The otter and six members of its 11-member family were corralled in a structure built by NParks, after bring caught at the river mouth near Sungei Tampines. Two of the otters eventually escaped the enclosure while four others totally evaded capture.
Volunteers tranquilised and treated the pup in a five-hour operation, freeing the pup from a wire that had been coiled around its midsection. The wire turned out to be made from rubber.
National University of Singapore (NUS) biology lecturer and head of Otterwatch, Mr N. Sivasothi, told reporters that the otters were not restrained during the operation: “This was important to reduce stress to the family. A smooth-coated otter family stays together so a single individual can’t be easily isolated.”
Mr Sivasothi added:
“This was an operation three weeks in the making, starting with detailed observations and evaluation of procedures.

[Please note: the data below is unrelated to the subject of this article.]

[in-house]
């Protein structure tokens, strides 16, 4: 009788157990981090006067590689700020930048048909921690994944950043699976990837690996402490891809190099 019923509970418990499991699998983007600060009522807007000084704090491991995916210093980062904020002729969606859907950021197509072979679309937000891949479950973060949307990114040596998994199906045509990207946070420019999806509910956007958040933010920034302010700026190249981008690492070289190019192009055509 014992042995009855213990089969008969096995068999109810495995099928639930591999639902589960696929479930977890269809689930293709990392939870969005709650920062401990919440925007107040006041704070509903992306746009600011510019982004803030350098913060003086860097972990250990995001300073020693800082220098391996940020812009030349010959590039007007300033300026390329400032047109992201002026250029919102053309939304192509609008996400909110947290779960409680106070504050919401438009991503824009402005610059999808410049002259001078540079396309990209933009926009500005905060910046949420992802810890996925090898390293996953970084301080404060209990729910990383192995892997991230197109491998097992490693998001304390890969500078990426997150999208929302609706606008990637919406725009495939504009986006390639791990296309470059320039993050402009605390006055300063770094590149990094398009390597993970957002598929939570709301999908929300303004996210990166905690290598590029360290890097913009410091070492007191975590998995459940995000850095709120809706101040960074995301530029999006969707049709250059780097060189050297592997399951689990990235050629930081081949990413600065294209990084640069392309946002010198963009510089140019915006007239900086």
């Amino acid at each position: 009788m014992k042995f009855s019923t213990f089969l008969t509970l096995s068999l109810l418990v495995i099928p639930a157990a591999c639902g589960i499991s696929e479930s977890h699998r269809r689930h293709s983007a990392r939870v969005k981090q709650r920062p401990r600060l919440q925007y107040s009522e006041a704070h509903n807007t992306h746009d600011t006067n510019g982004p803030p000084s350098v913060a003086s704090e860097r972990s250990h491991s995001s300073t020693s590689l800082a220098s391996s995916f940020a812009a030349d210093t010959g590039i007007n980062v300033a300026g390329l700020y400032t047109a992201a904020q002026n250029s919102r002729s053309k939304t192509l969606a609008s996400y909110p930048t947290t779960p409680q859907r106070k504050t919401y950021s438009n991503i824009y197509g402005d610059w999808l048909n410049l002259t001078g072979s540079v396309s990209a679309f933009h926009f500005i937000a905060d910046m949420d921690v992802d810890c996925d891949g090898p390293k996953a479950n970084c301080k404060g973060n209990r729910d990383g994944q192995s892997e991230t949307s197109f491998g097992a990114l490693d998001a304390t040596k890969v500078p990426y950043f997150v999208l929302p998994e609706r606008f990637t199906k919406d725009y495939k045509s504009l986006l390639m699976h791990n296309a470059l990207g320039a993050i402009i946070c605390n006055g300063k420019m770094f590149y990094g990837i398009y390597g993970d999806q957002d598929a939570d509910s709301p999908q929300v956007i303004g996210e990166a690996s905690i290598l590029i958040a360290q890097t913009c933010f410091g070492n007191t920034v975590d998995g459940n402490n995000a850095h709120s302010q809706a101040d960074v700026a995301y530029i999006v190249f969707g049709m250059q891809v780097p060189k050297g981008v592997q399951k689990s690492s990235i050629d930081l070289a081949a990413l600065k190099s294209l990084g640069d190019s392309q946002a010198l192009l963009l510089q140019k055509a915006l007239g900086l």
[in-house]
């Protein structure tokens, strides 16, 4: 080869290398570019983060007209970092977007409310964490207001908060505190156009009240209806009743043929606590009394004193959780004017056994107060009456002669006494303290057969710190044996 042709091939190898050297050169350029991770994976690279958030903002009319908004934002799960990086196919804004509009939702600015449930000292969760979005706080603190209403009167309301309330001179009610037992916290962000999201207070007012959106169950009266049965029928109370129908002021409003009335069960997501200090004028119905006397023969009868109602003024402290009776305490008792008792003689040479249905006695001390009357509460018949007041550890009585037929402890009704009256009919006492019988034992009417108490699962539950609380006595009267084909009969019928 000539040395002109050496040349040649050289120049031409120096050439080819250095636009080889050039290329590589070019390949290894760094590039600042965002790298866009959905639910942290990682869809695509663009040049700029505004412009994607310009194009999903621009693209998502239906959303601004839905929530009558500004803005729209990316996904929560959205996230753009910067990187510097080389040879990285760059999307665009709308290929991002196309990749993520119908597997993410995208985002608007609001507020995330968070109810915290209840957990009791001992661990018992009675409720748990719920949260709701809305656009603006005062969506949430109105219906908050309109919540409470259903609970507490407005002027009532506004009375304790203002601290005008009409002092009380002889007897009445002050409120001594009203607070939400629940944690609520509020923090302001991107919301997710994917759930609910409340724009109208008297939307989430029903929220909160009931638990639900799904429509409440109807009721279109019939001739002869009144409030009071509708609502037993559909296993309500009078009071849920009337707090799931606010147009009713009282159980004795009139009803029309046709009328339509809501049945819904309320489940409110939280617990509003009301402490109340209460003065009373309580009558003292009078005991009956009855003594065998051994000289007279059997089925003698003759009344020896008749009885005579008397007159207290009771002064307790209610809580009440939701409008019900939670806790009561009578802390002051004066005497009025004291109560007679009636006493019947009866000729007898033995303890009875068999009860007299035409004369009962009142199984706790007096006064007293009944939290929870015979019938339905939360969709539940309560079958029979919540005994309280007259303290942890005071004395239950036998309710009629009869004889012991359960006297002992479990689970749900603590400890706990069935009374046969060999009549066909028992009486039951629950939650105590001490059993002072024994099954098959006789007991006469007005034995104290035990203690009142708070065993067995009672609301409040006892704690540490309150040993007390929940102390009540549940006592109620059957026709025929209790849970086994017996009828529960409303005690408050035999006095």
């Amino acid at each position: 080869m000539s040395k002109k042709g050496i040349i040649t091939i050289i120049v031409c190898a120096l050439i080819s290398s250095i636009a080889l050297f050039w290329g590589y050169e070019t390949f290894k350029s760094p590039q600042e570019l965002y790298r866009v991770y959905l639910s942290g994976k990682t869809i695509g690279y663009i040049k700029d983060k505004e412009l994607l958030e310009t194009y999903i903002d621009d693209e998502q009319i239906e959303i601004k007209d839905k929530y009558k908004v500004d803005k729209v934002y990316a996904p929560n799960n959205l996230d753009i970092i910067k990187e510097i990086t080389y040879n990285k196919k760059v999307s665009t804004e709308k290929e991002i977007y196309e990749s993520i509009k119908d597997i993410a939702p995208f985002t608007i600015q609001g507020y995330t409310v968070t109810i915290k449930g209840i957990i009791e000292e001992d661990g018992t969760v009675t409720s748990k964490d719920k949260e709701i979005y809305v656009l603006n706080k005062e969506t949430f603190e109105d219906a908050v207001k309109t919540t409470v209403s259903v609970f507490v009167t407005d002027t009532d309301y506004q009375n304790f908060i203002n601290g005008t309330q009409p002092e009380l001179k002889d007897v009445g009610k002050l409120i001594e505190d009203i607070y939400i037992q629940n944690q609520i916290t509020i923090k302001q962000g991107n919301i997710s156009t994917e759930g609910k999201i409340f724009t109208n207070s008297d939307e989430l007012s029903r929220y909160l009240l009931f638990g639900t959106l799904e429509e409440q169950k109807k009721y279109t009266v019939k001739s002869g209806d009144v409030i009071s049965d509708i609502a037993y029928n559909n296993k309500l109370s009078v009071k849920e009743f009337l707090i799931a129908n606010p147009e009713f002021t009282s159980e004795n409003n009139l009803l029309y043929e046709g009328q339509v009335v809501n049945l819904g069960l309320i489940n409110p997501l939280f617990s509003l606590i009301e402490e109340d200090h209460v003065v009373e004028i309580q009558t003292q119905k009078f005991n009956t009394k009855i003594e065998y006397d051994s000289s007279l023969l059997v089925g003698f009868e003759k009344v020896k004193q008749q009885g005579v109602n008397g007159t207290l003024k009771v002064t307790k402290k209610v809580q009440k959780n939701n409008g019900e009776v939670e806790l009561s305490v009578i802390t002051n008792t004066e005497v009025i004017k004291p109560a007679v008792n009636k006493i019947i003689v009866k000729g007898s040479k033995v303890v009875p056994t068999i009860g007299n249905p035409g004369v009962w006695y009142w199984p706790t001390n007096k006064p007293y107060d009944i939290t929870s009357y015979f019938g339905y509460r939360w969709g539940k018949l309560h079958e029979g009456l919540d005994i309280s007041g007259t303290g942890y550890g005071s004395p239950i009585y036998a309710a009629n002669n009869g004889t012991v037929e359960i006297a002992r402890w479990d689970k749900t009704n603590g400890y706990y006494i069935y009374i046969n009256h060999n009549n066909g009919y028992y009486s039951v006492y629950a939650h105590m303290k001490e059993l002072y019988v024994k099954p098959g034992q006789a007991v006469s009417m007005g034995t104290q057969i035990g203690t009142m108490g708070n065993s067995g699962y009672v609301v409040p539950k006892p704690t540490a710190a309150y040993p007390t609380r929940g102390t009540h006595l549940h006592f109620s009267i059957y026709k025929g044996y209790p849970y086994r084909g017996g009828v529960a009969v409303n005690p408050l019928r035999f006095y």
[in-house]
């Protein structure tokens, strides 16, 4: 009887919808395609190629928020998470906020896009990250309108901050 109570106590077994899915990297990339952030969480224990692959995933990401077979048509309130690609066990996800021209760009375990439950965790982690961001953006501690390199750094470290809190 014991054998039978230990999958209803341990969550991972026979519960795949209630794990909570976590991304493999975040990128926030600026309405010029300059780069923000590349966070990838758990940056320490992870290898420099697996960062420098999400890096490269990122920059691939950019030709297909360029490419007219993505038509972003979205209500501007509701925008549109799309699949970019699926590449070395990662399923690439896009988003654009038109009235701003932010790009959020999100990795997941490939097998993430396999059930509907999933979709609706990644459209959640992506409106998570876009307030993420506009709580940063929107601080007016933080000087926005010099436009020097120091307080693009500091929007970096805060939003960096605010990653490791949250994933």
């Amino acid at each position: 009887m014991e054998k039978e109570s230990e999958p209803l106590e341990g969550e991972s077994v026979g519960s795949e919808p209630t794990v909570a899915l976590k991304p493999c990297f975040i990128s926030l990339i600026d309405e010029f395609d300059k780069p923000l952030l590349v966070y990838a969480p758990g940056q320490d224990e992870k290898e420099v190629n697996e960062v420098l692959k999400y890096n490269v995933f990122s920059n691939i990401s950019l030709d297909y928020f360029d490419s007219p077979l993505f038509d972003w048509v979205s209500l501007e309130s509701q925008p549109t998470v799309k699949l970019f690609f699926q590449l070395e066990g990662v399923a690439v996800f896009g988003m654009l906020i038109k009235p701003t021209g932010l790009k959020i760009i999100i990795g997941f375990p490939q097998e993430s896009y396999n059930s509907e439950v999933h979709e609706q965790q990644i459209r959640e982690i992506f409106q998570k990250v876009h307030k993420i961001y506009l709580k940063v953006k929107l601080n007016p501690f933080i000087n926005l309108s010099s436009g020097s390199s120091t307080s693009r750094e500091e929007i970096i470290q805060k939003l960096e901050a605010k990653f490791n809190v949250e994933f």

“The final procedure involved corralling most but not all of the family that were investigating the operations area. Once the vets succeeded in sedating the otter, the rest were released.”
Interestingly, the successful operation was the first of its kind in Singapore, where a wild otter was successfully isolated, treated and released.
Otterwatch later shared a video of the formerly injured pup – dubbed Aquarius – now happily frolicking with its family on a beach:
Wonderful news to start your day!OtterWatchers started before daybreak this morning to look for Aquarius and her family. She was finally spotted and found with her family at 8 am.Look how free, healthy, and happy she is now!With this confirmation , we declare Operation "Free Aquarius" stand-down and Mission accomplished.Otter fans, we thank you all for your trust and patience. Do look out for Ops Free Aquarius video and full story on OtterWatch. Coming your way soon!Aquarius, we wish you a joyful and healthy life ahead. See you around.Have a good weekend everyone!
Posted by OtterWatch on Thursday, 16 November 2017
Photos by Otterwatch: